N.Y. tribes expect casino to be lifeline to better times

Seneca Nation is set to become biggest employer at Niagara Falls

January 09, 2003|By James M. Odato | James M. Odato,ALBANY TIMES UNION

NIAGARA FALLS, N.Y. - Rows of brightly colored slot machines await the coins of gamblers at the refurbished Niagara Falls Convention Center, where the Seneca Nation intends to become the biggest employer in this tired border city.

After an $80 million face lift and $30 million worth of furniture and fixtures, the concrete dome that has been a debt-ridden, deteriorating landmark for decades has risen with new purpose from the mist of one of the world's great wonders.

It has become New York state's newest casino.

Viewed by many as a business that will enrich both an impoverished Iroquois tribe and a cash-strapped state treasury, the casino is opening in a mad dash to beat lawsuits and opponents of more gambling in New York.

First of three

Gov. George E. Pataki recently cut the ribbon at the Seneca Niagara Casino. It is the first casino in New York with legal slot machines in a deal Pataki negotiated in 2001. It is envisioned as the first of three Seneca casinos in western New York and the start of a proliferation of gambling venues across the state, including up to six new American Indian facilities and eight horse tracks offering slot machines.

For the Indian nation and the region, the casino offers much needed jobs and economic development. For the state, it represents hundreds of millions of dollars in revenue from the state's approximately 25 percent cut of quarters dropped into the 2,625 slots. Estimates are that the state will receive at least $1 billion in revenue during the 14-year compact term, sharing a small amount with the municipality for services.

The casino opening came after a split vote among the Seneca and violent feuding over gambling that left three members dead.

But for two relatively violence-free years of debate, the supporters of gaming represented by the Seneca Party have built a team of high-powered lobbyists, casino experts, lawyers and politicians to pitch gambling as a way out of centuries of poverty.

Sovereignty issue

"I'm looking to maximize our revenue-generation capabilities ... to strengthen our economy and strengthen our sovereignty status," said Rick Armstrong, who recently defeated an anti-casino rival to become Seneca president. "We've been depending on grants for a long time."

He replaced Cyrus Schindler, a former ironworker now working as chairman of Seneca Niagara Falls Gaming Corp., the entity created to operate the casino. Schindler worked closely with Pataki on the gaming compact.

The corporation is paying 29 percent interest to its financial backer, the Malaysian Lim family that bankrolled Foxwoods Casino in Mashantucket, Conn. But Schindler, a smoke shop operator, said the rate is not extraordinary.

"When I started my business, I couldn't get a bank loan. I maxed out on five credit cards. But I got my business and I paid the debt in a year," he said.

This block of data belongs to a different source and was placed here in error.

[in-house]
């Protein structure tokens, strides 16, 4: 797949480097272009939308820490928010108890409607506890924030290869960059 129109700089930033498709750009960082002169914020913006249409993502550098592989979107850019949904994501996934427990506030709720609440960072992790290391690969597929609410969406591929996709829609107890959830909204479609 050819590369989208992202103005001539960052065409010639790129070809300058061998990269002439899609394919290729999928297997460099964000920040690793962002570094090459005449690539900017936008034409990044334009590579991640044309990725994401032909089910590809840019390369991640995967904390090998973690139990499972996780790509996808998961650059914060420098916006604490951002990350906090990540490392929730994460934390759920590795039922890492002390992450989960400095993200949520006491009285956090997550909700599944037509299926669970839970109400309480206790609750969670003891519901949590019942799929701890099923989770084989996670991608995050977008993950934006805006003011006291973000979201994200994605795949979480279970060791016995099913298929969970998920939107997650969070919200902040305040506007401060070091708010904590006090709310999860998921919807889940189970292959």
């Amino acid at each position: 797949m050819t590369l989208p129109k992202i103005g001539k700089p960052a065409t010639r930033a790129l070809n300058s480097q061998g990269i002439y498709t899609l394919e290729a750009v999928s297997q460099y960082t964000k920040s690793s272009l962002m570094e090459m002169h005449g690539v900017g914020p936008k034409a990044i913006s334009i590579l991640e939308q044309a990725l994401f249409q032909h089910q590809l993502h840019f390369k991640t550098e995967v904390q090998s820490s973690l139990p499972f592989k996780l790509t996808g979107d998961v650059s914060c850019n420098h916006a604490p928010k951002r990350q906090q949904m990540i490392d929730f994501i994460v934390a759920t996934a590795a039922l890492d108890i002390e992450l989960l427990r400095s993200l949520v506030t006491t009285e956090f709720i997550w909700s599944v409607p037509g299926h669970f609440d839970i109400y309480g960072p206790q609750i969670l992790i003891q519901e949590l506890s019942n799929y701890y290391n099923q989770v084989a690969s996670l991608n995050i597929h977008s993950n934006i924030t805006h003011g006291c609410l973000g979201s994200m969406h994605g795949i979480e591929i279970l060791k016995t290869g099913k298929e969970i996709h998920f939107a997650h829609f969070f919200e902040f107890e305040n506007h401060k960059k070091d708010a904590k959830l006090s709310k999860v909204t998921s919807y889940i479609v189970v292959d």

Touring the casino recently, Seneca Corp. President and Chief Executive Officer G. Michael "Mickey" Brown recalled what it looked like when the state turned it over to the Senecas on Sept. 22. Repairs needed to be made to the roof, which still leaks in spots, and the building's motif was changed from 1970s bowling alley to a somewhat gaudy trees-and-forest theme.

`It was a dump'

"It was a dump," Brown said.

Brown, the former chief executive of Foxwoods, helped build the Connecticut Indians' business from a 60,000-square-foot cinder block bingo hall into the world's biggest casino. He said the Seneca operation has become the only full-service casino in New York complete with slots and liquor. It is much bigger than the St. Regis Mohawk tribe's casino in Hogansburg, and smaller than Turning Stone, run by the Oneida in Verona.

Brown hypes the place as superior to Casino Niagara, just over the Rainbow Bridge. From his office overlooking the new gambling floor, he said: "We're going to be a better product. Ours will be larger, brand-new, all on one floor. It's going to be gambling in U.S. dollars and winning in U.S. dollars."

Brown also said he thinks the Seneca gaming will exceed that of Casino Niagara and Turning Stone.

The Oneida casino did $207 million in business in 2001, producing an almost $70 million net profit, according to a document provided to bond investors last month. None of it is shared with the state, although New York is suing, alleging the Oneidas don't have the right to operate gambling machines.

Unlike the Oneida and Canada facilities, Brown said, his casino will offer free drinks to gamblers while selling alcoholic beverages at casino bars. Brown said he is confident he'll get a liquor license from the Pataki administration, something the Oneidas have been unable to gain.

100-mile draw

Gaming analysts say Brown likely will draw mostly from a regional market extending about 100 miles around Niagara Falls. Attracting Canadians in large numbers may be difficult, they say, because of the weaker Canadian dollar, plentiful gambling north of the border and the benefit of tax-free winnings in the neighboring nation.

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